Content warning: COVID-19; pandemic.


Back in early February, as the first outbreak of COVID-19 swept across the globe and I began encountering nightly news reports detailing the escalating numbers of deaths, I somewhat glibly tweeted that it was time to dig out my box set of 1970s BBC drama Survivors (1975-7) as preparation for the ensuing events. In hindsight, I’m not proud of that comment; I’m fully aware that making such an off-the-cuff remark comes from an immense position of privilege linked to my status as a middle-class white male who is socio-economically, gerontologically and (until recently) professionally distant from the spaces where exposure to the virus increases significantly. I have made good on my promise on re-watching Survivors however, and in this blog post I’m going to reflect on why a cult TV fan such as myself may turn to such a pandemic-themed fictional drama during circumstances such as these. By doing so, I hope to offer some tentative reflections on how such viewing practices complicate long-standing assumptions regarding television’s relationship with the horror genre.

It’s not just Survivors that I have rewatched, I should add. Other points of reference have included British ‘cult’ television programmes such as Doomwatch (1970-2) and, thanks to being invited to De Paul University in Chicago’s weekly fan gatherings, Doctor Who (1963-89, 1996, 2005- ) stories where infections, diseases and medical institutions drive the narrative. Yet, Survivors has endured over the last seven months and remains, for me, the most prescient programme due to the series’ more ‘realist’ aesthetic strategies and how its serialised plot develops across its first season. You could say that Survivors has become my ‘go to’ text for coping and surviving mentally with the unfolding situation.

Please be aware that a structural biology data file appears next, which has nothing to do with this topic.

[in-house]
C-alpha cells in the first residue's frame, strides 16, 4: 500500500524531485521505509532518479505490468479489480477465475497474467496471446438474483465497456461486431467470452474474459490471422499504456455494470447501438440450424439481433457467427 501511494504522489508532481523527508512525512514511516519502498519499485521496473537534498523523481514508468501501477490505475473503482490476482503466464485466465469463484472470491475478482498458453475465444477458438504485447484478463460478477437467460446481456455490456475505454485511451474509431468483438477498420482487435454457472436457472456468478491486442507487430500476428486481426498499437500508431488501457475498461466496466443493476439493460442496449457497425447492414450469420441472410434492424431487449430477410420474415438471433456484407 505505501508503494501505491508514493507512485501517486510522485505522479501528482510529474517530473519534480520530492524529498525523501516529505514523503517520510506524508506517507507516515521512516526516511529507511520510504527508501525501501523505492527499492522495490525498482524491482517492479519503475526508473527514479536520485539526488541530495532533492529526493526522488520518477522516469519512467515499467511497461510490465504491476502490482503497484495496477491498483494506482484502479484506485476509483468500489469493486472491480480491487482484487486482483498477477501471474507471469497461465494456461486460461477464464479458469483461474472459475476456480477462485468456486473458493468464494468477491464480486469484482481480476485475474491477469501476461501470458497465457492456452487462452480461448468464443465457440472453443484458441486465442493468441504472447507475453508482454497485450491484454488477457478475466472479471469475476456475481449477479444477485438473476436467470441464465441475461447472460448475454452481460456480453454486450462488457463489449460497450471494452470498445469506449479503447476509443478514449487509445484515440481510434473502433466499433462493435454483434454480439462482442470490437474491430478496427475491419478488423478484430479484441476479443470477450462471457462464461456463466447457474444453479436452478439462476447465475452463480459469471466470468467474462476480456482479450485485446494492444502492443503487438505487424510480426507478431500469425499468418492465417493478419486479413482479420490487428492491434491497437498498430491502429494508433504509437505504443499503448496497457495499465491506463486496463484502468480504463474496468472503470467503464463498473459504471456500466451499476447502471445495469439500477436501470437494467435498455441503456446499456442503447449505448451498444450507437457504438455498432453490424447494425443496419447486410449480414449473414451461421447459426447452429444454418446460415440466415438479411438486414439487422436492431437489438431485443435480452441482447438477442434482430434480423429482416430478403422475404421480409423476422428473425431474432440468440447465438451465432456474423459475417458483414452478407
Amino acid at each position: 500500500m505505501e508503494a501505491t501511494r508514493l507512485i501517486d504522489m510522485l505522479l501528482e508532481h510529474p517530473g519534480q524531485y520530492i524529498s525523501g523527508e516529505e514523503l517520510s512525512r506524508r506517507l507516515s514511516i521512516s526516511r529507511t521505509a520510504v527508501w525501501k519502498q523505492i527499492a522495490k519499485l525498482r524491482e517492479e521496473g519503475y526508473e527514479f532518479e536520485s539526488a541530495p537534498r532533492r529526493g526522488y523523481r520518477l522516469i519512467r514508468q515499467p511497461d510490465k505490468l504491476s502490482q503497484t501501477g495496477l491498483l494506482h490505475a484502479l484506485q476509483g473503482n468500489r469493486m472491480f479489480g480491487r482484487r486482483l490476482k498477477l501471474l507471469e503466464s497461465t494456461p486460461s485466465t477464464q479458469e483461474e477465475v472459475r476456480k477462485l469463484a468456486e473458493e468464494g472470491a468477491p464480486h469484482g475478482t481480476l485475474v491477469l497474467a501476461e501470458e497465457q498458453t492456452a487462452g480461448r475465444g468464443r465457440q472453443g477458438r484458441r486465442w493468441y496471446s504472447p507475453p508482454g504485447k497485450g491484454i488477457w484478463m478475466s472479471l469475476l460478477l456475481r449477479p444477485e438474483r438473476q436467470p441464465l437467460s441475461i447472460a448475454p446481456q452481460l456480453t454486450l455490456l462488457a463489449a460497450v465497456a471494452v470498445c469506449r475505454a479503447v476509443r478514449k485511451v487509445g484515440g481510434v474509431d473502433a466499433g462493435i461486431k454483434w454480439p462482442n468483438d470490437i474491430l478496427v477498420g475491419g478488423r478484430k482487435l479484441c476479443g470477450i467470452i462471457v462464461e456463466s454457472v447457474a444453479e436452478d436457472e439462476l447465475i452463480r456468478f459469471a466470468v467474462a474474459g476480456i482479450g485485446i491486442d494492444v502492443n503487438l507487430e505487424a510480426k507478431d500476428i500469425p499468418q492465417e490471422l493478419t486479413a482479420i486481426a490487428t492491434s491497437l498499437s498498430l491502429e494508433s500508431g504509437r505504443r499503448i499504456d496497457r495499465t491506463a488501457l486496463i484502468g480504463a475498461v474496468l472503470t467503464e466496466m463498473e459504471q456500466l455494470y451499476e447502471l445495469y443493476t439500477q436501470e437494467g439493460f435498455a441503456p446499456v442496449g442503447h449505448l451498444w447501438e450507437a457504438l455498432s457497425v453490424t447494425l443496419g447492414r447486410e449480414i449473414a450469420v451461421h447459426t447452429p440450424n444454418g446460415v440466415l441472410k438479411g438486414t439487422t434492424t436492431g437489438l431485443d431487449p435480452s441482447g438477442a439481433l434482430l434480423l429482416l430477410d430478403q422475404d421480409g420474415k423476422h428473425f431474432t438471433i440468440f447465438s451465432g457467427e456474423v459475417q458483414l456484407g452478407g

For readers who are unfamiliar with the series, Survivors ran between 1975 and 1977 as a primetime drama on BBC One in the UK. Its premise arises from a male scientist who works in a laboratory in China becoming infected with a disease that he unintentionally transports around the world via air travel. The mysterious virus inevitably reaches the UK where the series is set and it is revealed early on that it has wiped out 90% of the global population; in the UK, there are estimated to be approx. 10,000 of the titular survivors. What unfolds in the first series is a taught, almost sociological, storyline centred around how a group of strangers ‘starts again’, covering everything from systems of government and the right to rule through to how and whether concepts of law, order and capital punishment should be reinstated.

These plots unfold against a set of harrowingly barren aesthetic strategies which underline the loneliness and isolation experienced by lead protagonists Abby Grant (Carolyn Seymour), Greg Preston (Ian McCulloch; not the lead singer of Echo and the Bunnymen) and Jenny Richards (Lucy Fleming). These themes are communicated through repeated shots of lead characters framed against the wilderness of England’s green and now frequently unpleasant land, accompanied by nothing but the howling wind (as a side note, whoever decided that the addition of a continual and booming orchestral score to the 2000s remake needed their head checking).